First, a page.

but for the most part it is a fleeting glimpse, that is immediately
lost in the laughter it provokes. To render it permanent, analysis
and reflection must be called into play.

In a public speaker, for instance, we find that gesture vies with
speech. Jealous of the latter, gesture closely dogs the speaker's
thought, demanding also to act as interpreter. Well and good; but
then it must pledge itself to follow thought through all the phases
of its development. An idea is something that grows, buds, blossoms
and ripens from the beginning to the end of a speech. It never
halts, never repeats itself. It must be changing every moment, for
to cease to change would be to cease to live. Then let gesture
display a like animation! Let it accept the fundamental law of life,
which is the complete negation of repetition! But I find that a
certain movement of head or arm, a movement always the same, seems
to return at regular intervals. If I notice it and it succeeds in
diverting my attention, if I wait for it to occur and it occurs when
I expect it, then involuntarily I laugh. Why? Because I now have
before me a machine that works automatically. This is no longer
life, it is automatism established in life and imitating it. It
belongs to the comic.

This is also the reason why gestures, at which we never dreamt of
laughing, become laughable when imitated by another individual. The
most elaborate explanations have been offered for this extremely
simple fact. A little reflection, however, will show that our mental
state is ever changing, and that if our gestures faithfully followed
these inner movements, if they were as fully alive as we, they would
never repeat themselves, and so would keep imitation at bay. We
begin, then, to become imitable only when we cease to be ourselves.
I mean our gestures can only be imitated in their mechanical
uniformity, and therefore exactly in what is alien to our living
personality. To imitate any one is to bring out the element of
automatism he has allowed to creep into his person. And as this is
the very essence of the ludicrous, it is no wonder that imitation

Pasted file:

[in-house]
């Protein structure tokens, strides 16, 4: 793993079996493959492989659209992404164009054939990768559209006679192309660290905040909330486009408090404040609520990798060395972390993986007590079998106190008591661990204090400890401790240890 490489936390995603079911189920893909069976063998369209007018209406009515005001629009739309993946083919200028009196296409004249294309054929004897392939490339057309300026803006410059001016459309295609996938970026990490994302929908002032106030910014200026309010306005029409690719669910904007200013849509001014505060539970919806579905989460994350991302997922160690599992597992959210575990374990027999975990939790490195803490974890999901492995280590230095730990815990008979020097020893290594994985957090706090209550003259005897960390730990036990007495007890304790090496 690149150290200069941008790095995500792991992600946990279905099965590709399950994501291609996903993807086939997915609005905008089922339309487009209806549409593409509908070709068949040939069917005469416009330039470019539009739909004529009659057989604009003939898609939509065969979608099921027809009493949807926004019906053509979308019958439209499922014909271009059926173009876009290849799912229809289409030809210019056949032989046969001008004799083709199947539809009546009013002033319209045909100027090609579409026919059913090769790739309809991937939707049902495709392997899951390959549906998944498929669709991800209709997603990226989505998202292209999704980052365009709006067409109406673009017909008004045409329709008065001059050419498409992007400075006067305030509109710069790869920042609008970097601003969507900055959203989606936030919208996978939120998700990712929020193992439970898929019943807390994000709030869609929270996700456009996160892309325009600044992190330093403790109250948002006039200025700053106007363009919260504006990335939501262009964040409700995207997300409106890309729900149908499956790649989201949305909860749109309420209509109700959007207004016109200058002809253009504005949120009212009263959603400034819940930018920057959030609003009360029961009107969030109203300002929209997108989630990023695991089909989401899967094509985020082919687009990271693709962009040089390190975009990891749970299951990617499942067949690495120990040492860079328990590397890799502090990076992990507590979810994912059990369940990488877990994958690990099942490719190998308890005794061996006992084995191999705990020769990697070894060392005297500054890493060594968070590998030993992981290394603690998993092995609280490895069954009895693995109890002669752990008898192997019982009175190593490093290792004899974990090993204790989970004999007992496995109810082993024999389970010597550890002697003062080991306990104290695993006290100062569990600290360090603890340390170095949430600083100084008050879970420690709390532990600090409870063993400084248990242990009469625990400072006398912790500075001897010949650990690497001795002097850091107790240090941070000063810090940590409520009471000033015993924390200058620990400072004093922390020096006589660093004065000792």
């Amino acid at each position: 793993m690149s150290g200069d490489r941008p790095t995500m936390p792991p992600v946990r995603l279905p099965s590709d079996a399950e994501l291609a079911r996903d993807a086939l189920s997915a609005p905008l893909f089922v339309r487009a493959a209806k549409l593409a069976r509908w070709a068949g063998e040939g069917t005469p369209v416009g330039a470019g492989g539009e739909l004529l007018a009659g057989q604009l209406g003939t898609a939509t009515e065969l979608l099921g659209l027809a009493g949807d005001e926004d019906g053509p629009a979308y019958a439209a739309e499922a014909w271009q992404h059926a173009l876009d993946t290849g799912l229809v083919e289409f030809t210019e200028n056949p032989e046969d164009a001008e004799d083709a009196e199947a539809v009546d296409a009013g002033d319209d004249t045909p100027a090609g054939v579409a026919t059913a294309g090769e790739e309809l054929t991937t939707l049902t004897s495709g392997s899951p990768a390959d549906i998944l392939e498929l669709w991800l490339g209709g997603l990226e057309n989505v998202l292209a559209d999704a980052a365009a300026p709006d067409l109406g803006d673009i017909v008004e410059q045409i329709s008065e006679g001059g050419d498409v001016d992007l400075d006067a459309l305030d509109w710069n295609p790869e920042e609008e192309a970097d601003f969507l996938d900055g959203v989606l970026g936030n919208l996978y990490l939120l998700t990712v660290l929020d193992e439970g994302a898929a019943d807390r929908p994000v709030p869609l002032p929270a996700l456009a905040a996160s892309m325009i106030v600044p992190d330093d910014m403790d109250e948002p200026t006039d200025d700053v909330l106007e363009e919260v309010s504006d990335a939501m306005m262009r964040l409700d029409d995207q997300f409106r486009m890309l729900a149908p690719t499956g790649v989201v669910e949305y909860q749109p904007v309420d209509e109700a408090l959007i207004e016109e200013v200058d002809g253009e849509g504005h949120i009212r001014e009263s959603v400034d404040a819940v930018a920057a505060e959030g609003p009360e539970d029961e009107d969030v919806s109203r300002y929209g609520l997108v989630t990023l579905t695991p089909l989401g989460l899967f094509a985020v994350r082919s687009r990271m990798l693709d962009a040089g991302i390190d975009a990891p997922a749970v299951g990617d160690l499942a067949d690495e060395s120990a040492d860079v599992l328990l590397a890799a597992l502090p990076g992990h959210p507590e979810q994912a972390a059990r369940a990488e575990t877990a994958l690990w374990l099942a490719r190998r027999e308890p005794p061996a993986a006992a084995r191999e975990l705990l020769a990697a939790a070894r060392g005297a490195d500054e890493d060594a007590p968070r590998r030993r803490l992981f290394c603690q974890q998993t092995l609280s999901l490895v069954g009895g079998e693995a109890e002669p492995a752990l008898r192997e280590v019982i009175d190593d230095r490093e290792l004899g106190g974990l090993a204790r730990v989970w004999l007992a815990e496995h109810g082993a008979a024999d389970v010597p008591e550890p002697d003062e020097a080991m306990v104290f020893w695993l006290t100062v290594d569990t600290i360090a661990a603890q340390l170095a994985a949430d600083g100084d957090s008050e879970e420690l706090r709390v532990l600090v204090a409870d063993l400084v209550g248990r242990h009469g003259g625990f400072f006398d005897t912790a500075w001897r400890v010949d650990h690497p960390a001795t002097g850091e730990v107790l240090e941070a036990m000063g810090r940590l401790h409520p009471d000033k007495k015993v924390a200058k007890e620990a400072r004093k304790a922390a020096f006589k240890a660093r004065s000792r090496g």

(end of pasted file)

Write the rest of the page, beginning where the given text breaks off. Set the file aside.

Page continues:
gives rise to laughter.

Still, if the imitation of gestures is intrinsically laughable, it
will become even more so when it busies itself in deflecting them,
though without altering their form, towards some mechanical
occupation, such as sawing wood, striking on an anvil, or tugging
away at an imaginary bell-rope. Not that vulgarity is the essence of
the comic,--although certainly it is to some extent an ingredient,--
but rather that the incriminated gesture seems more frankly
mechanical when it can be connected with a simple operation, as
though it were intentionally mechanical. To suggest this mechanical
interpretation ought to be one of the favourite devices of parody.
We have reached this result through deduction, but I imagine clowns
have long had an intuition of the fact.

This seems to me the solution of the little riddle propounded by
Pascal in one passage of his Thoughts: "Two faces that are alike,
although neither of them excites laughter by itself, make us laugh
when together, on account of their likeness." It might just as well
be said: "The gestures of a public speaker, no one of which is
laughable by itself, excite laughter by their repetition." The truth
is that a really living life should never repeat itself. Wherever
there is repetition or complete similarity, we always suspect some
mechanism at work behind the living. Analyse the impression you get
from two faces that are too much alike, and you will find that you
are thinking of two copies cast in the same mould, or two
impressions of the same seal, or two reproductions of the same
negative,--in a word, of some manufacturing process or other. This
deflection of life towards the mechanical is here the real cause of

And laughter will be more pronounced still, if we find on the stage
not merely two characters, as in the example from Pascal, but
several, nay, as great a number as possible, the image of one
another, who come and go, dance and gesticulate together,
simultaneously striking the same attitudes and tossing their arms
about in the same manner. This time, we distinctly think of
marionettes. Invisible threads seem to us to be joining arms to
arms, legs to legs, each muscle in one face to its fellow-muscle in
the other: by reason of the absolute uniformity which prevails, the
very litheness of the bodies seems to stiffen as we gaze, and the
actors themselves seem transformed into automata. Such, at least,
appears to be the artifice underlying this somewhat obvious form of
amusement. I daresay the performers have never read Pascal, but what
they do is merely to realise to the full the suggestions contained
in Pascal's words. If, as is undoubtedly the case, laughter is
caused in the second instance by the hallucination of a mechanical
effect, it must already have been so, though in more subtle fashion,
in the first.

Continuing along this path, we dimly perceive the increasingly
important and far-reaching consequences of the law we have just
stated. We faintly catch still more fugitive glimpses of mechanical
effects, glimpses suggested by man's complex actions, no longer
merely by his gestures. We instinctively feel that the usual devices